Report: Seahawks to hire Colts' Brian Schottenheimer as offensive coordinator
SEATTLE - The Seahawks have found the man to lead their offense.
Seattle is reportedly going to hire Brian Schottenheimer, who spent the past two seasons as the Indianapolis Colts' quarterbacks coach, according to multiple reports Saturday afternoon. Schottenheimer would replace Darrell Bevell, who was fired Wednesday by Seattle after seven seasons.
ESPN's Adam Schefter first reported Seattle's plan to offer Schottenheimer the job Saturday.
The son of former NFL head coach Marty Schottenheimer, Brian was reportedly Seattle's top candidate, according to NFL Network's Ian Rapoport. Brian was the Washington Redskins quarterbacks coach in 2001 under his father, while Seattle general manager John Schneider was a member of the Washington front office as the vice president of player personnel.
Brian Schottenheimer's previous NFL stops include being the offensive coordinator of the St. Louis Rams (2012-14) and New York Jets (2006-11).
Statistically, Schottenheimer's offenses have been underwhelming, though he hasn't worked with a quarterback with the talent of Seattle's Russell Wilson in his nine seasons as an OC. With the Jets, his teams were led by Chad Pennington, an aging Brett Favre and Mark Sanchez. In St Louis, the quarterbacks were Sam Bradford, Austin Davis and Shaun Hill.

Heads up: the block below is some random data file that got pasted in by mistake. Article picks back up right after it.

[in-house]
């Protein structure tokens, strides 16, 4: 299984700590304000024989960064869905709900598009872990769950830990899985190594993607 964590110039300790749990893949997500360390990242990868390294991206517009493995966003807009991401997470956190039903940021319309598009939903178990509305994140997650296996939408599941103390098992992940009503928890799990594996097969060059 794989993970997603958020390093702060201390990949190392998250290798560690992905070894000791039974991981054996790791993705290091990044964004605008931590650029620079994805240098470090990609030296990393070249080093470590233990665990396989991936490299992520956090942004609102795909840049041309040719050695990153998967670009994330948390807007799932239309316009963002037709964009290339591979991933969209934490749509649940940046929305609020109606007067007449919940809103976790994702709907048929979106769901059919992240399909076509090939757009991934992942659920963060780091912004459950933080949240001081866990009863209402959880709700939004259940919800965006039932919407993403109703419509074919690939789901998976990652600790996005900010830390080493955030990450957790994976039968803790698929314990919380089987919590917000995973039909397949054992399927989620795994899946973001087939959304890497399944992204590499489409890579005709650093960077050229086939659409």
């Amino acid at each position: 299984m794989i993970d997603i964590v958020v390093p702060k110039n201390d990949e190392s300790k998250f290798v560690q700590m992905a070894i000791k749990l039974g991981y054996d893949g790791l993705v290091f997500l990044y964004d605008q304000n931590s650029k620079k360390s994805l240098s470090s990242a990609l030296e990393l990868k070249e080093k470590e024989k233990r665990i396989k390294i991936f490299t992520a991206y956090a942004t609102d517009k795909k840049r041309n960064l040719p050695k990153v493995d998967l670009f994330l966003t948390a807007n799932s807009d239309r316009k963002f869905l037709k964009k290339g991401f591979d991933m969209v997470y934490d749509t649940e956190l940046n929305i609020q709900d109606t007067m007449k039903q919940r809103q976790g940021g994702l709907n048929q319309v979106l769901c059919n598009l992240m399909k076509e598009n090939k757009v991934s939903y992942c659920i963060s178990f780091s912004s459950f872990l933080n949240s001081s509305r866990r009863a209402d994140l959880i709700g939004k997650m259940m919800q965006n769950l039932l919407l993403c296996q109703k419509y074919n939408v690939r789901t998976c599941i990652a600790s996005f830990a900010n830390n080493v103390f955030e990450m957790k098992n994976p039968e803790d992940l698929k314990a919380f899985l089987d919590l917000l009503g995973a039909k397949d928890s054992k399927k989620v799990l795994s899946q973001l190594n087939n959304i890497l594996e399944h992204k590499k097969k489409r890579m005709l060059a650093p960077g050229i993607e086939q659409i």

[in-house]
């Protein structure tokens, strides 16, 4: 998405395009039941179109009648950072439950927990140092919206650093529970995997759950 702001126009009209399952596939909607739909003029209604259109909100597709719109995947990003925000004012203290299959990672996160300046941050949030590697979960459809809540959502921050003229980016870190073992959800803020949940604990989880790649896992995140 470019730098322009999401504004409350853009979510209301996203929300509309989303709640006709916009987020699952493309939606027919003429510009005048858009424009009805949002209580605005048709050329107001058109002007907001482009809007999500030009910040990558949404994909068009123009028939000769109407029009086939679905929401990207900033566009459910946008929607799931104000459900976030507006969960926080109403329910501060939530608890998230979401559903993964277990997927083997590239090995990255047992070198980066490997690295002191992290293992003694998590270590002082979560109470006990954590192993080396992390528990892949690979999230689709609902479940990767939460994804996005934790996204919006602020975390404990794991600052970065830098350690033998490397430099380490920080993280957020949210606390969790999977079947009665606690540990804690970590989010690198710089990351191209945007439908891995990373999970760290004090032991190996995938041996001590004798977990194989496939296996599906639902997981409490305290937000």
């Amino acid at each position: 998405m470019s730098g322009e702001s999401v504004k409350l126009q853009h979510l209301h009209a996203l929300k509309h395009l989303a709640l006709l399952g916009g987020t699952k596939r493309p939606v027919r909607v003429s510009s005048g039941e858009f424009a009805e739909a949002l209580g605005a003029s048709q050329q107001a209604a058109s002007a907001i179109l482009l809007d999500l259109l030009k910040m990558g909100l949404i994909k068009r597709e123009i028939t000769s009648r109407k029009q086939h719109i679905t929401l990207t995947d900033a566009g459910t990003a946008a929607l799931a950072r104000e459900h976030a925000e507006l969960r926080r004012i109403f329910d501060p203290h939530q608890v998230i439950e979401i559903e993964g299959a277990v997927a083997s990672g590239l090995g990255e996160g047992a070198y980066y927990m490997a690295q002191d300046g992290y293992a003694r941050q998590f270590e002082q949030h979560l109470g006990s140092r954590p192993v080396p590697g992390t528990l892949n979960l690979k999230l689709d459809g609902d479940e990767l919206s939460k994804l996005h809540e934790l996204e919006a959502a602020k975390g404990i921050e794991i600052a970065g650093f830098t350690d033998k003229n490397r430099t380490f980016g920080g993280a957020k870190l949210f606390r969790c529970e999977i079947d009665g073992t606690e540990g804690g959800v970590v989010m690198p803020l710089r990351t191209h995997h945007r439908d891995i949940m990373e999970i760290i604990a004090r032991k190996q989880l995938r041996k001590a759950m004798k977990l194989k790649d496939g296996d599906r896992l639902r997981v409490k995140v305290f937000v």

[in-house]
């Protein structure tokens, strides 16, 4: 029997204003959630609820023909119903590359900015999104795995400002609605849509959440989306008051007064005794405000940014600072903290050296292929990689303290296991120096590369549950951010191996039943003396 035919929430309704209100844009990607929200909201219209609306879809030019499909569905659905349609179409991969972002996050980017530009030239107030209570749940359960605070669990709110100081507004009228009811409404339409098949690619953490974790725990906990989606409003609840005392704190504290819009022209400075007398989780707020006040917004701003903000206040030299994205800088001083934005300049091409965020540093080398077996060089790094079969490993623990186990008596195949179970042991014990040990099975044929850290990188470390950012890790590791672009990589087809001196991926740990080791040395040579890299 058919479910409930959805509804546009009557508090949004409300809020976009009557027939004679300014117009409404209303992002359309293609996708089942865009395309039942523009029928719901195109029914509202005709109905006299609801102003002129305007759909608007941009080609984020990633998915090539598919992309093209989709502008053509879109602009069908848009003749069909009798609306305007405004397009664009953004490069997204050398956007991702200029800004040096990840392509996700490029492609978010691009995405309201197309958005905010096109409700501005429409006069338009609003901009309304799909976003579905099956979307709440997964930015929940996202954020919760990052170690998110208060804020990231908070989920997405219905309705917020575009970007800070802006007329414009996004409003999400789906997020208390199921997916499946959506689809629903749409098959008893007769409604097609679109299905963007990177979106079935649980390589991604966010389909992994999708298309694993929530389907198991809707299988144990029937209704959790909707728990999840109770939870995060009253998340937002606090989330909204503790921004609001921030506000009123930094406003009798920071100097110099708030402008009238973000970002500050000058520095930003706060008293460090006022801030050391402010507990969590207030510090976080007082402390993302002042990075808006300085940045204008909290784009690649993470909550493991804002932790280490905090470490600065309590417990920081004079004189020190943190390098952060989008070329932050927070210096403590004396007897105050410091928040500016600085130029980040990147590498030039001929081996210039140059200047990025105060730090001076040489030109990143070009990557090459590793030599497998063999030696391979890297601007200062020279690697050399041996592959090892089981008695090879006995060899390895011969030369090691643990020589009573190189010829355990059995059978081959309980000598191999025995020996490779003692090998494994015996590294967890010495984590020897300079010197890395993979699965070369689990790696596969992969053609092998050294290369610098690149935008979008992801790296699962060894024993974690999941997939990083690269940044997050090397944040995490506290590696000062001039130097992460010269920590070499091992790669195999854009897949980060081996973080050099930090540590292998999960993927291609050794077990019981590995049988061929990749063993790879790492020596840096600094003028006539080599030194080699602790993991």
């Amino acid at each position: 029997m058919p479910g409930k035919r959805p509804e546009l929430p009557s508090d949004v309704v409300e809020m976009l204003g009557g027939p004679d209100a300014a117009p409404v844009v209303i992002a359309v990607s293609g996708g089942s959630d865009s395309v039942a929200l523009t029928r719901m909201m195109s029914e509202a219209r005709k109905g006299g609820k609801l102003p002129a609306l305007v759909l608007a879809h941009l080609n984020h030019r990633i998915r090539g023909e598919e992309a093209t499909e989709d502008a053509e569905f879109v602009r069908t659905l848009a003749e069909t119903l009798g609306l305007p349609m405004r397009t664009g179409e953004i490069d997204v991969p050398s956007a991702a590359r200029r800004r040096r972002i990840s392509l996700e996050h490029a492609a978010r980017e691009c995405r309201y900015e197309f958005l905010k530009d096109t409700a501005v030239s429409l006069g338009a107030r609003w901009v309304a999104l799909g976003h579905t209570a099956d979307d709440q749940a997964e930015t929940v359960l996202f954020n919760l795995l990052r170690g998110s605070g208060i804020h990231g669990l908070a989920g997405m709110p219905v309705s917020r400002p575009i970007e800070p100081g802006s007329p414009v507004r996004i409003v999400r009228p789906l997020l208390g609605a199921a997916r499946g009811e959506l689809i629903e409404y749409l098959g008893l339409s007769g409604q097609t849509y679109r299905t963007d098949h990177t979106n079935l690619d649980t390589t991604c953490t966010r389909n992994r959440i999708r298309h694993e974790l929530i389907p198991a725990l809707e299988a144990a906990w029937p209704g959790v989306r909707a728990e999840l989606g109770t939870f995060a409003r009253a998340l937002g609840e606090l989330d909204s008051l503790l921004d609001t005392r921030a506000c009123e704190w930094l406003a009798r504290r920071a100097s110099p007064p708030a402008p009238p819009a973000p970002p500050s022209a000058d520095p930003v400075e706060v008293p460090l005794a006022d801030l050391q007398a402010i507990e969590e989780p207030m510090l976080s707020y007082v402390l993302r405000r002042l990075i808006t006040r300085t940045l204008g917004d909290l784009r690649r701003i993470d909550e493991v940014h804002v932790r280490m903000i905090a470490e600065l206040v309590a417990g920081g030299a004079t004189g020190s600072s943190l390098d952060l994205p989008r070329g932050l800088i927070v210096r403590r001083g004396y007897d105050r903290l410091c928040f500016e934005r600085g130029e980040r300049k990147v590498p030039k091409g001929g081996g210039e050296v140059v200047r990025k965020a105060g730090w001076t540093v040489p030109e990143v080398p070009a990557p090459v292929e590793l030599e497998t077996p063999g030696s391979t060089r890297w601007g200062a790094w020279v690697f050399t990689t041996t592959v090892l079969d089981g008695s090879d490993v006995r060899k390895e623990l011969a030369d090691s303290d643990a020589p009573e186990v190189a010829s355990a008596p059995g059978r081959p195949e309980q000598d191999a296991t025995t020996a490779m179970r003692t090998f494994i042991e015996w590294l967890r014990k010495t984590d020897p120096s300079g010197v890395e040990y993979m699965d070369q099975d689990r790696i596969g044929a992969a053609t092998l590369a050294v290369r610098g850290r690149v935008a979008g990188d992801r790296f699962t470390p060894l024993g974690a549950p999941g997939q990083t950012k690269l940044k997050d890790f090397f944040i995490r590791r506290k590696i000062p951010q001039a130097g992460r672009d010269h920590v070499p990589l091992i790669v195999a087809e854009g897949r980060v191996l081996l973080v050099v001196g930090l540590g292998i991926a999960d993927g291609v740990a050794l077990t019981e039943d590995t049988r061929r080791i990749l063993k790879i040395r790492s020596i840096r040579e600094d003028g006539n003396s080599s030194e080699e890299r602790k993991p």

At the same time, Schottenheimer was responsible for the rushing offenses in New York that were among the best in the league from 2008-10. In fact, the Jets had the best rushing offense in the league in 2009, Sanchez's rookie year. That season, the Jets were No. 1 in rushing attempts and then No. 2 in 2010, ranking first and fourth in rushing yards in those respective years.
Seattle desperately needs to re-establish its run game after two straight disappointing seasons on the ground. The Seahawks on Wednesday also fired offensive line coach Tom Cable, who was the team's run-game coordinator.
Seattle's offense was average in 2017, though it was completely absent of a run game. Wilson led the team in rushing – and not by design. Too often the team was inefficient and struggled to begin games, relying on second-half comebacks to stay competitive. The Seahawks were one of the worst scoring offenses in the first halves of games, though they led the league in second-half scoring and Wilson broke the single-season record for fourth-quarter passing touchdowns.
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